In The Critic this month, I write about two recent books on our relationship with work. The pandemic moment has led people to reassess their relationship with their careers (and others to have their source of income pulled out from under them, regardless).
The white-collar agonising over jobs and status also brings out oblivious gems, such as this from the NYMag union:
The obvious implication is that this person, with their BA or MFA or whatever, shouldn’t have to consider employment at a grocery store, even if that job pays more than they get now. Or the more cynical interpretation: “how dare those proles at the grocery store make more than I do?!”
To be underpaid, but working at a magazine in Manhattan, at least puts them in the social and cultural milieu they feel they deserve. To work in retail would be a social step down, even if (apparently) not a financial one. We see the same thing in academia, with people working at terribly paid adjunct jobs, when they absolutely would make more working full-time at Starbucks. But they wouldn’t be able to say “I’m a professor”.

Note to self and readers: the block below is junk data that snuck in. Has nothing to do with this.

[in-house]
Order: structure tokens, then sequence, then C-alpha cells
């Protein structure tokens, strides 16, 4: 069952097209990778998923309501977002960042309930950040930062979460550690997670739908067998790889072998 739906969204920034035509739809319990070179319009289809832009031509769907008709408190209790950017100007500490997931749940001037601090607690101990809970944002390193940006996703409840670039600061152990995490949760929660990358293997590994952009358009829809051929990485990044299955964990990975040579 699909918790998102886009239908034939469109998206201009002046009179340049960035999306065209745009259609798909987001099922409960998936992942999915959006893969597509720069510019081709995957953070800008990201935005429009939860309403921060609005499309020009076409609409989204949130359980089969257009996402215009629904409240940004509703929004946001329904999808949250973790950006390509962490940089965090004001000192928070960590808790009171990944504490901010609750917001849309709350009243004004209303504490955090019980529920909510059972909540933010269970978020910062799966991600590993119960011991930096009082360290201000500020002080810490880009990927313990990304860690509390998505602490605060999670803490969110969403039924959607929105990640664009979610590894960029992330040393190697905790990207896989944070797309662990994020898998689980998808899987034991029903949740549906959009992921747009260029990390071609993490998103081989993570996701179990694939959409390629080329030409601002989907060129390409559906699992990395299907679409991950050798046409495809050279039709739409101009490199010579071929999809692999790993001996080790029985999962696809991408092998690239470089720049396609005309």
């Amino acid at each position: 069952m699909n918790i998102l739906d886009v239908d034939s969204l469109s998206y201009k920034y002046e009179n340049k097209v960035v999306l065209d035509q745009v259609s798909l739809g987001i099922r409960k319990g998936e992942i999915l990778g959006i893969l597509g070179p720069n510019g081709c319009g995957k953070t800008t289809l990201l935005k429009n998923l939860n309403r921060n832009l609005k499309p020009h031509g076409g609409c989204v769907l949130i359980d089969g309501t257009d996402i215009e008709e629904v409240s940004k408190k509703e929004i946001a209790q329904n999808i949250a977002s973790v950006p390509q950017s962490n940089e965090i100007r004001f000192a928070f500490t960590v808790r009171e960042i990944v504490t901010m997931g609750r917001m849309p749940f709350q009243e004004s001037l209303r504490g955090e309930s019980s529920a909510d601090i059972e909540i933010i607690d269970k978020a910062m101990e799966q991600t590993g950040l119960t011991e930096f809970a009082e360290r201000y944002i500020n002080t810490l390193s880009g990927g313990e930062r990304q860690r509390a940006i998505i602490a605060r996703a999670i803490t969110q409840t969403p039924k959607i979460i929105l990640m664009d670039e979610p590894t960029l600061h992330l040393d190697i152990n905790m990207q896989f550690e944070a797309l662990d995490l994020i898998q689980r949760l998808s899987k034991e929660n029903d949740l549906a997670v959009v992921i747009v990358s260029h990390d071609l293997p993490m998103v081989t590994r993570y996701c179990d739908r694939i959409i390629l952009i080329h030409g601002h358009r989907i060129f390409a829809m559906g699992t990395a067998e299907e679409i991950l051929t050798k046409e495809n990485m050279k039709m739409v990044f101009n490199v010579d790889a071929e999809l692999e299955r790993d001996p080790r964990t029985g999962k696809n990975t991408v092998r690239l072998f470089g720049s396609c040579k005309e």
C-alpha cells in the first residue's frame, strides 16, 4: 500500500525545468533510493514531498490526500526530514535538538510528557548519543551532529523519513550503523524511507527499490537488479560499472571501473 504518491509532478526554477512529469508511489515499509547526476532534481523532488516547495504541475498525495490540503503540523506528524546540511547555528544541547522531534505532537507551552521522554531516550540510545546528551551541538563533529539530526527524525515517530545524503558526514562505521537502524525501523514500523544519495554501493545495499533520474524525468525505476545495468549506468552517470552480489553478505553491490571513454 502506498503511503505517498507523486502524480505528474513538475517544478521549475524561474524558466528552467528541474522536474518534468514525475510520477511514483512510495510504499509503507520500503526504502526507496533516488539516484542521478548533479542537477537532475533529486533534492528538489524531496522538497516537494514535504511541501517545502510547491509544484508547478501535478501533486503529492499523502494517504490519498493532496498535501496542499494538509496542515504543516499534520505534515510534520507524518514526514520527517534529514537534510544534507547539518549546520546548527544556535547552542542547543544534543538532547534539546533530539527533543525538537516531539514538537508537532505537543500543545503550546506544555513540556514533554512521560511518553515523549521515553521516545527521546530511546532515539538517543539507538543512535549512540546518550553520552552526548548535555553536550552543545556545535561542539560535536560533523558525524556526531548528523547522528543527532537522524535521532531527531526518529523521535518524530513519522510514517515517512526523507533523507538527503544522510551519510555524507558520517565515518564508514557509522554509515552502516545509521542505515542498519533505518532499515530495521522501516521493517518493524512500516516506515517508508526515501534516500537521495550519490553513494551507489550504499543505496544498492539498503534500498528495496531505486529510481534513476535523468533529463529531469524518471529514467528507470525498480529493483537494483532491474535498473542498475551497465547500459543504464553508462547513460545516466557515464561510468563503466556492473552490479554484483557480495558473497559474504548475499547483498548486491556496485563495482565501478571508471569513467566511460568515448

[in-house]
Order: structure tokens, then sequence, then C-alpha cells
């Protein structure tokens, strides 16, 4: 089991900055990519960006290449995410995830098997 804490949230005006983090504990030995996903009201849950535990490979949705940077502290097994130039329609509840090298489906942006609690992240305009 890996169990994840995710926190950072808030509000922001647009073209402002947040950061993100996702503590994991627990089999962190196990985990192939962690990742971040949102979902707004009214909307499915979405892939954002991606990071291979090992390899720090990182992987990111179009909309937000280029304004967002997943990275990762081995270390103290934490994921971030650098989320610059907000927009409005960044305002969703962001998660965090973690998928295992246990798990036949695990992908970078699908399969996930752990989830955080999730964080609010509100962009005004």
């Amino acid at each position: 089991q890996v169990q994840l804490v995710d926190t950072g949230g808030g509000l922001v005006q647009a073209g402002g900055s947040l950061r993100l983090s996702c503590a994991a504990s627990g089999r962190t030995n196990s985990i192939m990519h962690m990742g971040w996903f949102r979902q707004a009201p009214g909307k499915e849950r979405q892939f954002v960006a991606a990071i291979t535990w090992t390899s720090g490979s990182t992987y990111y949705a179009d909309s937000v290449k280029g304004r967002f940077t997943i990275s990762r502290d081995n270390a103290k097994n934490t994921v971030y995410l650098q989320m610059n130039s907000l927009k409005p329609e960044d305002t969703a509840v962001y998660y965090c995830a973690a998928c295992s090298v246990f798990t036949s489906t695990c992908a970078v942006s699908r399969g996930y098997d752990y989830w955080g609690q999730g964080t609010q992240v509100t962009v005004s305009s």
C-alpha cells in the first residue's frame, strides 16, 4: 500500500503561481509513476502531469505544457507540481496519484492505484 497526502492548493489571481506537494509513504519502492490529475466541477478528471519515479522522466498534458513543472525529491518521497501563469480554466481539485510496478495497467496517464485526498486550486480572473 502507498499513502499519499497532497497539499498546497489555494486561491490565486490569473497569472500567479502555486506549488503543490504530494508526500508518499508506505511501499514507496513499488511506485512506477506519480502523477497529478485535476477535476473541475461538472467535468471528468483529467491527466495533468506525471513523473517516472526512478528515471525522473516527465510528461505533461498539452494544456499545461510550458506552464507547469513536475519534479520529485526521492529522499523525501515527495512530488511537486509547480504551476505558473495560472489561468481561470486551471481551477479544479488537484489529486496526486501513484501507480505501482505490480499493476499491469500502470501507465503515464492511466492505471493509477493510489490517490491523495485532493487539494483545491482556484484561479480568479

Just as some people seem to vote against their economic interests, people make life choices that are against their economic interests: because they value something else more.
Defining oneself by one’s job is particularly hard in jobs that are inherently precarious. Freelance work bleeds all over your life, in the same way that academic work does (for better or worse). I’ve had 9-5 jobs, and the kind of jobs that you can only do when on-site (there’s no pressure in those jobs that you should be somehow “doing more” when at home in front of the TV).
But with research and writing, there’s often the nagging sense one should be doing more. A job that can be done “anywhere”, people will expect you to do anywhere. “You can work from home!” can easily become an expectation that you are on call, even at home. I’m not the first to note that advances like the mobile phone and home internet helped to blur these boundaries, and the pandemic has led many people to find “working from home” a tyranny rather than a freedom.
I recall an older prof at Cambridge who was reported to never have adopted email. His students and colleagues had to send him notes. I also worked as a PA to someone who never used a computer (and yes, this was well into the 2000s!), and had me print out all her emails, to which she would hand write replies, that I would then send. She had a PhD in management. I wonder how many people have managed that in the “working from home” covid era.